Manual for Canvassers


Selection of Canvassers

Some are better adapted than others for doing a certain work; therefore it is not correct to think that every one can be a canvasser. Some have no special adaptability for this work, but they are not, because of this, to be regarded as faithless or unwilling. The Lord is not unreasonable in His requirements. The church is as a garden in which is a variety of flowers, each with its own peculiarities. Though in many respects all may differ, yet each plant and flower has a value of its own. MC 14.2

God does not expect that with their different temperaments His people will each be prepared for any and every place. Let us all remember that there are varied trusts. It is not the work of any man to prescribe the work of any other man, contrary to his own convictions of duty. It is right to give counsel and suggest plans, but every man should be left free to seek directions from God, whose he is, and whom he serves. MC 14.3

The canvassing work is more important than many have regarded it. If there is one work more important than another, it is that of getting our publications before the people, thus leading them to search the Scriptures. As much care and wisdom must be used in selecting the workers as in selecting men for the ministry. In all parts of the field, colporteurs and canvassers should be chosen, not from the floating element of society, not from among men and women who are good for nothing else and who have made a success of nothing, but from among those who have good address, tact, keen foresight, and ability. MC 15.1


Persons of uncouth manners are not fitted for this work. Men and women who possess tact, good address, keen foresight, and discriminating minds, and who feel the value of souls, are the ones who can be successful. MC 15.2


Those of the best talent and ability, who will take hold of the work understandingly and systematically, and carry it forward with persevering energy, are the ones who should be selected. There should be a most thoroughly organized plan; and this should be most faithfully carried out. MC 15.3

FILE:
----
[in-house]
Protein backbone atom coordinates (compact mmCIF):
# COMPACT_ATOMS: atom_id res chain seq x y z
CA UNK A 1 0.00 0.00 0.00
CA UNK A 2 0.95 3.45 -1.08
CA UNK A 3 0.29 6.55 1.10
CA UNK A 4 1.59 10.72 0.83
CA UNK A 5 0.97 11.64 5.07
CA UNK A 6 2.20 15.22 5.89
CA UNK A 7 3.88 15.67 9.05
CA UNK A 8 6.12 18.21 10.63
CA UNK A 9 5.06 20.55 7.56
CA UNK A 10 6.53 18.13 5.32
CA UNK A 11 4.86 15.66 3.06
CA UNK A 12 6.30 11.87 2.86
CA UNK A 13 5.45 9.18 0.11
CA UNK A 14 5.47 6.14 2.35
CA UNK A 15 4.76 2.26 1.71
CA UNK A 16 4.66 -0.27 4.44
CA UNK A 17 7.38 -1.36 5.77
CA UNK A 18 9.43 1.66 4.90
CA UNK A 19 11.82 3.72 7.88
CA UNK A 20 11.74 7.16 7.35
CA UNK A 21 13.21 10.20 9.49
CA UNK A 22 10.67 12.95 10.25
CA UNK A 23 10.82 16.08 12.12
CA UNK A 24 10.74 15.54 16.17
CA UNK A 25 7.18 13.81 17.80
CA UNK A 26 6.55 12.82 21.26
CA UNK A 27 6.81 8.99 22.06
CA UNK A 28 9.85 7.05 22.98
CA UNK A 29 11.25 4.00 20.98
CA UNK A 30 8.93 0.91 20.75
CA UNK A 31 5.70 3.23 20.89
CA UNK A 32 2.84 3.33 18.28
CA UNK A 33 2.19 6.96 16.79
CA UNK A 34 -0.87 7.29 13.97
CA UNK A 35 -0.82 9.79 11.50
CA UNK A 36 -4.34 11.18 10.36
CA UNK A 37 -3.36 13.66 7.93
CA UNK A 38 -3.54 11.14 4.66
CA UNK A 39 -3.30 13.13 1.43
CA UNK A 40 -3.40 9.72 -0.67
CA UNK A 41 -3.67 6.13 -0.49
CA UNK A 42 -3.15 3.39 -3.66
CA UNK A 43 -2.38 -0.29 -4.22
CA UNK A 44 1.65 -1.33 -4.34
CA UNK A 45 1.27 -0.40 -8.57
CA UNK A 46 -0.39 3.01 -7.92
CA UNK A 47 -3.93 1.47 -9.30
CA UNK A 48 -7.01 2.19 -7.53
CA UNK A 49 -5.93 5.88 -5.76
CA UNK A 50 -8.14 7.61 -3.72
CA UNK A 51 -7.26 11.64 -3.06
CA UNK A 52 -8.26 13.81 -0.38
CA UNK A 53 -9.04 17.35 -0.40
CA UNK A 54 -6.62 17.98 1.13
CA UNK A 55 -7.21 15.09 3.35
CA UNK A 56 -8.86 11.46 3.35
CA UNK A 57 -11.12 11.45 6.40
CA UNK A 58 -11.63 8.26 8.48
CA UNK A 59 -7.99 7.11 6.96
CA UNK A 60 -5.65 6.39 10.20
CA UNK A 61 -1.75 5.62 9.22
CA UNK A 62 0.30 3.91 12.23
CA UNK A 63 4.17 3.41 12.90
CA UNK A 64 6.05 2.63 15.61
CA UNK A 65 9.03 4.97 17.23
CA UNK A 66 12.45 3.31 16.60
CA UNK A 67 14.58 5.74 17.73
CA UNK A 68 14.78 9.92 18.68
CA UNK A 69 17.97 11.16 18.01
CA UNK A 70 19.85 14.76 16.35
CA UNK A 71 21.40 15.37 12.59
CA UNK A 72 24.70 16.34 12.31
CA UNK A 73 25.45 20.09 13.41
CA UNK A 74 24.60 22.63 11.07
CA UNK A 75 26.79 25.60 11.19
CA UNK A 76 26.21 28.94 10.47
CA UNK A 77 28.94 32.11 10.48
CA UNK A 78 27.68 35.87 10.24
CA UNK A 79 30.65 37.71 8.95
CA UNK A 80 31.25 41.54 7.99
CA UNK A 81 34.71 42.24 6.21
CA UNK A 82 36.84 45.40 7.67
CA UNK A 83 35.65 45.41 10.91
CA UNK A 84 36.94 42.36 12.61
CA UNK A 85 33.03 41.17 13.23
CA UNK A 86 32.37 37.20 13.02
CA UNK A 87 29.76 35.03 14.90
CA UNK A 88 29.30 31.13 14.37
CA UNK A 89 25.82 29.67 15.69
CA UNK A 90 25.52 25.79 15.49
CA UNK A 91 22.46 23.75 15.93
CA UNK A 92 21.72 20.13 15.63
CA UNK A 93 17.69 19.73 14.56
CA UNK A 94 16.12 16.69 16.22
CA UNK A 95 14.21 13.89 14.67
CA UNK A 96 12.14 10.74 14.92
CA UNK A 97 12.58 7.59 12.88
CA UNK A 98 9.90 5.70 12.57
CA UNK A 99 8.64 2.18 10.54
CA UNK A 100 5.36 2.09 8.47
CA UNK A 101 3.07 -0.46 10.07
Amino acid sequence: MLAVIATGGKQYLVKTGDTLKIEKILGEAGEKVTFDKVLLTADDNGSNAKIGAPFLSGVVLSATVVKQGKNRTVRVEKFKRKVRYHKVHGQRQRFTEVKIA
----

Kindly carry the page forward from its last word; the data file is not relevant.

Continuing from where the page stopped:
Men should be at work who are willing to be taught as to the best way of approaching individuals and families. Their dress should be neat, but not foppish, and their manner such as not to disgust the people. Among us as a people there is a great lack of true politeness. Much is gained by courtesy. MC 15.4

Canvassers need self-culture and polished manners, not the affected and artificial manners of the world, but the agreeable manners that are the natural result of kindness of heart and a desire to copy the example of Christ. They should cultivate thoughtful, care-taking habits,—habits of industry and discretion,—and should seek to honor God by making of themselves all that it is possible for them to become. Christ made an infinite sacrifice to place them in right relations to God and to their fellow men; and divine aid, combined with human effort, will enable them to reach a high standard of excellence. The canvasser should be chaste like Joseph, meek like Moses, and temperate like Daniel; then a power will attend him wherever he goes. MC 16.1